Alright, the point of the lengthy explanation above regarding the somewhat newfound playing habit of Spain was actually resulted in the aforementioned opening day defeat against Switzerland, in which their flashy football was thwarted in an efficient fashion with resolute defending and the Swiss simply ground a somewhat messy but no less than a 1-0 victory. Since then, especially during the knockout stages, Spain have knocked one team after another all with a 1-0 victory. Call them a squad of Megaman (for those who don’t know, he’s a robot who is able to copy and utilize his enemies’ weapons) if you like, but they are playing to grind efficient 1-0 victory, and yeah, even if people want to argue that had Pedro passed the ball to Fernando Torres, they would have won 2-0 and not 1-0 all the way to the final, but yeah. Thus, since the opening day defeat of Switzerland, Spain have yet to concede a goal (except for that 2-1 match against Chile) and in any case they have yet to find themselves trailing their opponents in a match since Gelson Fernandes’ winning goal in the opening match against Switzerland.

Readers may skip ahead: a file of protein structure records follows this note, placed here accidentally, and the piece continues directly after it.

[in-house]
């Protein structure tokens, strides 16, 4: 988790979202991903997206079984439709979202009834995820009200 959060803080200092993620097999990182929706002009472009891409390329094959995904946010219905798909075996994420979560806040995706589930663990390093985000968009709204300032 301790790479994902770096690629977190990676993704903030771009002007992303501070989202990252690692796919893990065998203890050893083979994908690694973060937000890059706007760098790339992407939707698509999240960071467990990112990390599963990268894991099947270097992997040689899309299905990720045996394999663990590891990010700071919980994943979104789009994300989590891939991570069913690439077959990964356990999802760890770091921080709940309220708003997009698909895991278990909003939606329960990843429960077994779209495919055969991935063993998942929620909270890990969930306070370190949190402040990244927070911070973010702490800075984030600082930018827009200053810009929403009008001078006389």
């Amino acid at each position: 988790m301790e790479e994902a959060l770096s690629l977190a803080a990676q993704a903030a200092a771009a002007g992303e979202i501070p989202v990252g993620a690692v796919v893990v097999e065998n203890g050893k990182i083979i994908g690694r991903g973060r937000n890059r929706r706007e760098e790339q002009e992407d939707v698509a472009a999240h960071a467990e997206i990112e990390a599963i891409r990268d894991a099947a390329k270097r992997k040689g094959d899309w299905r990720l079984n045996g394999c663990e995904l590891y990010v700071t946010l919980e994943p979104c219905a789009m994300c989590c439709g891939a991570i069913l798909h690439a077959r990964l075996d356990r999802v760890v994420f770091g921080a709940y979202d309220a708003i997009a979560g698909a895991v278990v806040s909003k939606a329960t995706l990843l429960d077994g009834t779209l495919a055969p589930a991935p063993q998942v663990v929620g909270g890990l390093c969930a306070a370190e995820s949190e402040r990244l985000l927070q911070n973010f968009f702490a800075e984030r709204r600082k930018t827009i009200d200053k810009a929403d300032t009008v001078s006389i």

Therefore, what the Dutch should do is not to hold out themselves in search of a 1-0 win as Spain is most likely to be the team that gets the 1 winning goal and game over Holland. The Dutch have to take the Spaniards back all the way to the opening Group H meeting with Switzerland, and they have to do what Gelson Fernandes did to the Spaniards, score an early goal which would certainly put the Spanish players in a shell-shocked mode. After that 1 goal, the Spaniards are likely to panic and this would jolt their natural attacking instincts and just start playing their Joga Bonito game in their desperate attempt to equalize and save the game, it’s Switzerland all over again. However, the Dutch, with Arjen Robben, Dirk Kuyt, the in form Golden Boot chasing Wesley Sneijder, and even van Persie have more than enough to quality to strike the heart of Spain’s defense directly at the jugular, unlike the Swiss who really hung on to dear life with their staunch defending.